How can some clubs have so many elite players and still be under the Salary Cap while other clubs at the bottom of the table seem to be just under the Salary Cap?

    The reality is all clubs spend the Salary Cap but not all are successful on the field. Someone has to come last and someone has to win, regardless of what they spend.
    Some clubs will attract players on the basis of what the club can offer a player’s career rather than just money. Other clubs may need to spend more money to attract the same level of player
    Many factors affect individual players’ remuneration levels. Some of the reasons why a player may sign with a club include:
    • Staying close to the player's home town and family.
    • The chance to work with one of the top coaches in the game.
    • Being part of a winning team and the potential to play in the Telstra Premiership Finals Series or Grand Final.
    • Increased opportunity to play NRL with that club due to a lack of competition for the player's preferred position.
    • The increased profile a player may enjoy in a one-team town.
    • The number of support staff, their expertise and the support facilities.
    • Education and welfare support structures.
    In addition, a player’s salary package may include benefits that are specifically excluded from the Salary Cap, such as the payment of medical premiums, university fees etc.
    How does the Salary Cap Auditor monitor the Salary Cap?

    All NRL player contracts must be lodged with the Salary Cap Auditor. These contracts are reviewed and each player’s remuneration is included in the Salary Cap.
    In addition, the CEO and Chairman of each club must provide a statutory declaration to the NRL at the beginning and end of each season in support of the club’s Salary Cap calculation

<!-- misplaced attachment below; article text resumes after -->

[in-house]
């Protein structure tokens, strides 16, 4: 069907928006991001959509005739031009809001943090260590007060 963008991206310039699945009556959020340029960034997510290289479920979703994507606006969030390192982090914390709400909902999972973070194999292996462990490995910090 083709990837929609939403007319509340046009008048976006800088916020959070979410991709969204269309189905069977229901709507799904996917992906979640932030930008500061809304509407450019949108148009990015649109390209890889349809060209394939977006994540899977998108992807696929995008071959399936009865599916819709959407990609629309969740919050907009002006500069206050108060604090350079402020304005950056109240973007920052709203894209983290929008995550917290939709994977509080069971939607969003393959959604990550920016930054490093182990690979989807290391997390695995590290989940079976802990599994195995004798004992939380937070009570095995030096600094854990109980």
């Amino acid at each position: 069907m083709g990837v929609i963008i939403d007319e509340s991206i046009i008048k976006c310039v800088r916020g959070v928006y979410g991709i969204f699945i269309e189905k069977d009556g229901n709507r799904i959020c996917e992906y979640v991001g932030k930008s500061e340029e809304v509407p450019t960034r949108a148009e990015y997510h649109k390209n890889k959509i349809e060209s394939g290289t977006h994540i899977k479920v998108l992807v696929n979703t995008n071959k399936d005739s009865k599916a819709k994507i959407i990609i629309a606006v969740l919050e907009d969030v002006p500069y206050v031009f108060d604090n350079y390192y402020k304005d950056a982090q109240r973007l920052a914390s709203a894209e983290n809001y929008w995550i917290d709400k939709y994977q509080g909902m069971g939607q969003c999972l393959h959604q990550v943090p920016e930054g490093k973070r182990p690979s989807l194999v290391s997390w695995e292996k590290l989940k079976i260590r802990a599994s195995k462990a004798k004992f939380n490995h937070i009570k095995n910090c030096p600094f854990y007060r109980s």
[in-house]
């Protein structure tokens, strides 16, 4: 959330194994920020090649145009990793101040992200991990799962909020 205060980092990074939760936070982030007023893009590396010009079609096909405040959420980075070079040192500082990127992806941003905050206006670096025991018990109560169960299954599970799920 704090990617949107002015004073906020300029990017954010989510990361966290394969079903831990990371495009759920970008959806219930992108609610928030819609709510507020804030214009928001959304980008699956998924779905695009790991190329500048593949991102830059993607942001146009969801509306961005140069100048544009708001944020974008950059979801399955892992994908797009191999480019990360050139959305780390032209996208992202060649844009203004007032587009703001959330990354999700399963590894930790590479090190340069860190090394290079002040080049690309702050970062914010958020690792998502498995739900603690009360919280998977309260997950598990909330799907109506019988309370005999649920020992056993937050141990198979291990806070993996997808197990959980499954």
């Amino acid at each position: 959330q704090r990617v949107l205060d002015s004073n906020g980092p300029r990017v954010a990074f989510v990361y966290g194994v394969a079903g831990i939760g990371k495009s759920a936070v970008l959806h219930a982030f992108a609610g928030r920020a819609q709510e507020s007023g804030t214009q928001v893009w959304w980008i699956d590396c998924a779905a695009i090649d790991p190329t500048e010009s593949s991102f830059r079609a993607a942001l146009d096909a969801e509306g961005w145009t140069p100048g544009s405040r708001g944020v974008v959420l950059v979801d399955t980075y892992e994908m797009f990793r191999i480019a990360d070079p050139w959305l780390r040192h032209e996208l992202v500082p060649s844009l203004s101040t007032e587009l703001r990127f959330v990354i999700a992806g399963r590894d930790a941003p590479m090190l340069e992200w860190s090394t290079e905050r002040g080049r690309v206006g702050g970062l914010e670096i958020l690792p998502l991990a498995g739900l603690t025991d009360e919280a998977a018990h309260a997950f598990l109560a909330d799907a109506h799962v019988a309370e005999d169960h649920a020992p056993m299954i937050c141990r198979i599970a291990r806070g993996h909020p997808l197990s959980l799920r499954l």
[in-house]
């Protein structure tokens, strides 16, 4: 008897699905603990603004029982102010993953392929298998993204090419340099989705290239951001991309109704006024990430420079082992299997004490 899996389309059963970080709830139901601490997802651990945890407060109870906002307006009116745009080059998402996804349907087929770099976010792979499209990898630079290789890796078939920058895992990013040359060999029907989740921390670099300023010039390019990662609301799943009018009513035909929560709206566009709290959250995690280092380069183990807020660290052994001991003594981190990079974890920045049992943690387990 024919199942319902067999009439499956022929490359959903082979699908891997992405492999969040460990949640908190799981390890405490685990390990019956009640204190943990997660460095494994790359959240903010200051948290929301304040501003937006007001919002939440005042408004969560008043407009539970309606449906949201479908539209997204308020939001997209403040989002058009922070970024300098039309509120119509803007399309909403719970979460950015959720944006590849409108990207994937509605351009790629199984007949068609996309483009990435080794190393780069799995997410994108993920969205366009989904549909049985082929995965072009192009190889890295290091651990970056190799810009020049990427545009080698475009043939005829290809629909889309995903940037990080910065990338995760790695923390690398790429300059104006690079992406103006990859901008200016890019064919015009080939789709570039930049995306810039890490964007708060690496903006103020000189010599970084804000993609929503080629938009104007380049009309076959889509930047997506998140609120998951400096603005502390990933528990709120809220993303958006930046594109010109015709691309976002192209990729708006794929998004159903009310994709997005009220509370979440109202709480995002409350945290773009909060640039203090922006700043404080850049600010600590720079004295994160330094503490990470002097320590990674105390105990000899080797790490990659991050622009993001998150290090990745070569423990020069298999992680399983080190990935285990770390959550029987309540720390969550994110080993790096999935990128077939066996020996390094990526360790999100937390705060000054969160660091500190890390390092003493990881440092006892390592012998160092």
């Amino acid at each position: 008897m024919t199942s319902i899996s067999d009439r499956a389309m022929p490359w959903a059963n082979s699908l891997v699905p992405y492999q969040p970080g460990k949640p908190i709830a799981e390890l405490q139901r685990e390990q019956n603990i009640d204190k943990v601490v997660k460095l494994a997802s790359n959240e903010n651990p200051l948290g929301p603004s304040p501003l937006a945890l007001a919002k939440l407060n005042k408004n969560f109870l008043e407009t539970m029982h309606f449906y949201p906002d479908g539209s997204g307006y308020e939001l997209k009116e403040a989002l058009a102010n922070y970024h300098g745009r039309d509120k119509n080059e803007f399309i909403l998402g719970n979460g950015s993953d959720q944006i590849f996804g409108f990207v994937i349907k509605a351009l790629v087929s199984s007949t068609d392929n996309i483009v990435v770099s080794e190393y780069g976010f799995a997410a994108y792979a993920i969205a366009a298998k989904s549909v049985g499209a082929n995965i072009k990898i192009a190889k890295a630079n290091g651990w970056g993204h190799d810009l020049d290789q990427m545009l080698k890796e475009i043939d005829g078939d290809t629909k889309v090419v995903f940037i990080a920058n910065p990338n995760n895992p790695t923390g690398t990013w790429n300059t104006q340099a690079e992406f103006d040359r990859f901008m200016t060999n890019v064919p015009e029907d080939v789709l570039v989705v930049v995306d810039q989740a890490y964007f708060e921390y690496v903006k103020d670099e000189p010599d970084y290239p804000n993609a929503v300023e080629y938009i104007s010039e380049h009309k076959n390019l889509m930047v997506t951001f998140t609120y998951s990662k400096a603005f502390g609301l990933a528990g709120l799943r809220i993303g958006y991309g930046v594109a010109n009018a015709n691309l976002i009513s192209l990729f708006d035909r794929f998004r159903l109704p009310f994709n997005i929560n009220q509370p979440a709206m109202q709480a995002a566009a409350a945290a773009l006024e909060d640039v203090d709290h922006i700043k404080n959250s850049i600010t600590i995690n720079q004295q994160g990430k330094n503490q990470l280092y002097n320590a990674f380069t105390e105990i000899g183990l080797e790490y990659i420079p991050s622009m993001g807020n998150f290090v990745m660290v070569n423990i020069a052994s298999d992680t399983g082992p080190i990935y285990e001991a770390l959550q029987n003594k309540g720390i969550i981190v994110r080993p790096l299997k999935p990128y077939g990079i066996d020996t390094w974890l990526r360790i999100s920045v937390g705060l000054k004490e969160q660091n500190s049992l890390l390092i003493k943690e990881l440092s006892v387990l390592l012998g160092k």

The Salary Cap Auditor monitors each club’s Salary Cap position throughout the year based on the information provided by clubs. In addition, the Salary Cap Auditor may perform investigations into the remuneration of players if discrepancies arise. These investigations usually involve the club and its associated entities and cover all payments made and agreements entered into that may result in benefits being provided to players.
    The Salary Cap Auditor also continually monitors media reports and makes enquiries in an effort to uncover any information that may have Salary Cap implications.
    When clubs have been found to either breach the Salary Cap or have made undisclosed payments to a player, then the club is issued with a breach notice
    Why hasn't the Salary Cap gone up?

    The Salary Cap has risen substantially since its introduction in 1998. In that year the Salary Cap was $3.25m for the top 25 players and $500,000 for all players outside of the top 25 regardless of whether they played in the NRL.